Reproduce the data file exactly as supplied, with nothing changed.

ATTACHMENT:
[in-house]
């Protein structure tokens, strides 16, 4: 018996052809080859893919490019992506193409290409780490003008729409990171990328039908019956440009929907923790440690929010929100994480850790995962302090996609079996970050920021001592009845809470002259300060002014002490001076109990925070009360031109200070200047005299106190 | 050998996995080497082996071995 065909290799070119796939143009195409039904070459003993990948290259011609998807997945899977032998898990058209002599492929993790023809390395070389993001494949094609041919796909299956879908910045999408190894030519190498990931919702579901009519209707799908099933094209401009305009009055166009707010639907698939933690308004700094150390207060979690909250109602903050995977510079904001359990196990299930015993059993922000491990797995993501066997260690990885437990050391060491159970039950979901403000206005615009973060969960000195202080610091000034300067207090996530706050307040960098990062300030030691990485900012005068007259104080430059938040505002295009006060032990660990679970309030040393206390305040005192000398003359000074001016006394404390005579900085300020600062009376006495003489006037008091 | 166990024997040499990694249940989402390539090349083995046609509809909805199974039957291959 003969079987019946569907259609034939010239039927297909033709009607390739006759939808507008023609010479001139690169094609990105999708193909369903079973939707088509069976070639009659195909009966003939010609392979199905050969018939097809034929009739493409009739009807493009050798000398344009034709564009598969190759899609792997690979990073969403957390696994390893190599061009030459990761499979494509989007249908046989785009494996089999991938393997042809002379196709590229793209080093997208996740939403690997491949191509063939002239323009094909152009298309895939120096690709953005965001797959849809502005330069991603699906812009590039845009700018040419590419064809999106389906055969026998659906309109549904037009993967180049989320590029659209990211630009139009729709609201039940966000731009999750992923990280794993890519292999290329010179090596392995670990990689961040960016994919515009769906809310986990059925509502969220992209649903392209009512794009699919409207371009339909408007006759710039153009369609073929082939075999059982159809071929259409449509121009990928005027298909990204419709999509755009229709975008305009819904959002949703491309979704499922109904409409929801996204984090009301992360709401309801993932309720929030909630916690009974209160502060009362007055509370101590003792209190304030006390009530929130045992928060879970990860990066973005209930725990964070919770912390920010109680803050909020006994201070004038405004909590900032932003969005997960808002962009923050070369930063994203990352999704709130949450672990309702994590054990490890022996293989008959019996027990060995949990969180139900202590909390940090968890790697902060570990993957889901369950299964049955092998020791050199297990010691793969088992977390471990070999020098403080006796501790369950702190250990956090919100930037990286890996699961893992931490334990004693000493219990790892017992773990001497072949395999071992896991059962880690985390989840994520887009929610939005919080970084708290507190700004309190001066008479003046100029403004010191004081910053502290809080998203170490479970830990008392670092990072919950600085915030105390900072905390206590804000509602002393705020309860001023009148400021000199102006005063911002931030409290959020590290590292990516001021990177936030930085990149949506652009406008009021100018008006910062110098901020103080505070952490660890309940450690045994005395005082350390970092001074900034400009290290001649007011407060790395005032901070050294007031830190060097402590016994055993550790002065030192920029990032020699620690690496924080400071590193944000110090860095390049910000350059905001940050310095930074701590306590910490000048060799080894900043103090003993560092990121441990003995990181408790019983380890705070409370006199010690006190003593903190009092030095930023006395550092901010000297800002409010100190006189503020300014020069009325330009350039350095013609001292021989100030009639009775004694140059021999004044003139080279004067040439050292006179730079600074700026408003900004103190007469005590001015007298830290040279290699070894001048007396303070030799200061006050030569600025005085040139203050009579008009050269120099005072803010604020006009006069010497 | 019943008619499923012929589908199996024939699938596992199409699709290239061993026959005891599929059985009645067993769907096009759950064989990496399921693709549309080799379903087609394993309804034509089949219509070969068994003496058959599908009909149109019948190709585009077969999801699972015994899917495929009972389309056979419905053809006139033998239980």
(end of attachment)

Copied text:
[in-house]
């Protein structure tokens, strides 16, 4: 018996052809080859893919490019992506193409290409780490003008729409990171990328039908019956440009929907923790440690929010929100994480850790995962302090996609079996970050920021001592009845809470002259300060002014002490001076109990925070009360031109200070200047005299106190 | 050998996995080497082996071995 065909290799070119796939143009195409039904070459003993990948290259011609998807997945899977032998898990058209002599492929993790023809390395070389993001494949094609041919796909299956879908910045999408190894030519190498990931919702579901009519209707799908099933094209401009305009009055166009707010639907698939933690308004700094150390207060979690909250109602903050995977510079904001359990196990299930015993059993922000491990797995993501066997260690990885437990050391060491159970039950979901403000206005615009973060969960000195202080610091000034300067207090996530706050307040960098990062300030030691990485900012005068007259104080430059938040505002295009006060032990660990679970309030040393206390305040005192000398003359000074001016006394404390005579900085300020600062009376006495003489006037008091 | 166990024997040499990694249940989402390539090349083995046609509809909805199974039957291959 003969079987019946569907259609034939010239039927297909033709009607390739006759939808507008023609010479001139690169094609990105999708193909369903079973939707088509069976070639009659195909009966003939010609392979199905050969018939097809034929009739493409009739009807493009050798000398344009034709564009598969190759899609792997690979990073969403957390696994390893190599061009030459990761499979494509989007249908046989785009494996089999991938393997042809002379196709590229793209080093997208996740939403690997491949191509063939002239323009094909152009298309895939120096690709953005965001797959849809502005330069991603699906812009590039845009700018040419590419064809999106389906055969026998659906309109549904037009993967180049989320590029659209990211630009139009729709609201039940966000731009999750992923990280794993890519292999290329010179090596392995670990990689961040960016994919515009769906809310986990059925509502969220992209649903392209009512794009699919409207371009339909408007006759710039153009369609073929082939075999059982159809071929259409449509121009990928005027298909990204419709999509755009229709975008305009819904959002949703491309979704499922109904409409929801996204984090009301992360709401309801993932309720929030909630916690009974209160502060009362007055509370101590003792209190304030006390009530929130045992928060879970990860990066973005209930725990964070919770912390920010109680803050909020006994201070004038405004909590900032932003969005997960808002962009923050070369930063994203990352999704709130949450672990309702994590054990490890022996293989008959019996027990060995949990969180139900202590909390940090968890790697902060570990993957889901369950299964049955092998020791050199297990010691793969088992977390471990070999020098403080006796501790369950702190250990956090919100930037990286890996699961893992931490334990004693000493219990790892017992773990001497072949395999071992896991059962880690985390989840994520887009929610939005919080970084708290507190700004309190001066008479003046100029403004010191004081910053502290809080998203170490479970830990008392670092990072919950600085915030105390900072905390206590804000509602002393705020309860001023009148400021000199102006005063911002931030409290959020590290590292990516001021990177936030930085990149949506652009406008009021100018008006910062110098901020103080505070952490660890309940450690045994005395005082350390970092001074900034400009290290001649007011407060790395005032901070050294007031830190060097402590016994055993550790002065030192920029990032020699620690690496924080400071590193944000110090860095390049910000350059905001940050310095930074701590306590910490000048060799080894900043103090003993560092990121441990003995990181408790019983380890705070409370006199010690006190003593903190009092030095930023006395550092901010000297800002409010100190006189503020300014020069009325330009350039350095013609001292021989100030009639009775004694140059021999004044003139080279004067040439050292006179730079600074700026408003900004103190007469005590001015007298830290040279290699070894001048007396303070030799200061006050030569600025005085040139203050009579008009050269120099005072803010604020006009006069010497 | 019943008619499923012929589908199996024939699938596992199409699709290239061993026959005891599929059985009645067993769907096009759950064989990496399921693709549309080799379903087609394993309804034509089949219509070969068994003496058959599908009909149109019948190709585009077969999801699972015994899917495929009972389309056979419905053809006139033998239980």